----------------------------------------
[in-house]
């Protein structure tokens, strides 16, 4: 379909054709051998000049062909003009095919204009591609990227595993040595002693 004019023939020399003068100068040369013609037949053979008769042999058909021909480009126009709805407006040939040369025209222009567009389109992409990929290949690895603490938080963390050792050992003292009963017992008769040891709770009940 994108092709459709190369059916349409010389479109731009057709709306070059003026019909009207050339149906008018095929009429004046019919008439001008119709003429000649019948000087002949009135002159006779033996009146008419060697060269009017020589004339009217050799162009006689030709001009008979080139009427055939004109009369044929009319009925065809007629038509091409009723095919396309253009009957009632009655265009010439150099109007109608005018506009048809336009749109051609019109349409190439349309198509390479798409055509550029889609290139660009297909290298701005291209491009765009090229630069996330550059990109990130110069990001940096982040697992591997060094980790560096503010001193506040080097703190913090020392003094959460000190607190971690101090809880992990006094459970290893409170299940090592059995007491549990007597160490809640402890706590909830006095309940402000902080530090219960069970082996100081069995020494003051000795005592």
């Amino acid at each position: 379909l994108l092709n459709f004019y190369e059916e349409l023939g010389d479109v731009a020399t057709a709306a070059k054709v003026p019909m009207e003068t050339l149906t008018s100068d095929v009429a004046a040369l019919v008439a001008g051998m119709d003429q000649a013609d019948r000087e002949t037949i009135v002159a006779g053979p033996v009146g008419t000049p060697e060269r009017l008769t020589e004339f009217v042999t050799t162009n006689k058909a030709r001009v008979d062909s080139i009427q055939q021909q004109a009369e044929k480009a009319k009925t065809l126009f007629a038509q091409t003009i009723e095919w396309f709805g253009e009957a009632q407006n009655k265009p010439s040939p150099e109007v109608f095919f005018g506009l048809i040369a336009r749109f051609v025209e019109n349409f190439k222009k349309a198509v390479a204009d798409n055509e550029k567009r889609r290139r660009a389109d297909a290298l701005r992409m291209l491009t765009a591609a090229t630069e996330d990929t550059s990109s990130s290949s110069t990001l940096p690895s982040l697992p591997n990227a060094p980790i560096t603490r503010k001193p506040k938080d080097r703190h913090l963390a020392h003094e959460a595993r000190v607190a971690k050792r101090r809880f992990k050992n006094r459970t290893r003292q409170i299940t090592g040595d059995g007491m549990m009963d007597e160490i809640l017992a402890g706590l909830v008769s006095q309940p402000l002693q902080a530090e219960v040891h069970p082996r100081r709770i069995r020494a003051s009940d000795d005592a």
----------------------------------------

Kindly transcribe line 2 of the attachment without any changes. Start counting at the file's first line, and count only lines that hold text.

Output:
């Protein structure tokens, strides 16, 4: 379909054709051998000049062909003009095919204009591609990227595993040595002693 004019023939020399003068100068040369013609037949053979008769042999058909021909480009126009709805407006040939040369025209222009567009389109992409990929290949690895603490938080963390050792050992003292009963017992008769040891709770009940 994108092709459709190369059916349409010389479109731009057709709306070059003026019909009207050339149906008018095929009429004046019919008439001008119709003429000649019948000087002949009135002159006779033996009146008419060697060269009017020589004339009217050799162009006689030709001009008979080139009427055939004109009369044929009319009925065809007629038509091409009723095919396309253009009957009632009655265009010439150099109007109608005018506009048809336009749109051609019109349409190439349309198509390479798409055509550029889609290139660009297909290298701005291209491009765009090229630069996330550059990109990130110069990001940096982040697992591997060094980790560096503010001193506040080097703190913090020392003094959460000190607190971690101090809880992990006094459970290893409170299940090592059995007491549990007597160490809640402890706590909830006095309940402000902080530090219960069970082996100081069995020494003051000795005592």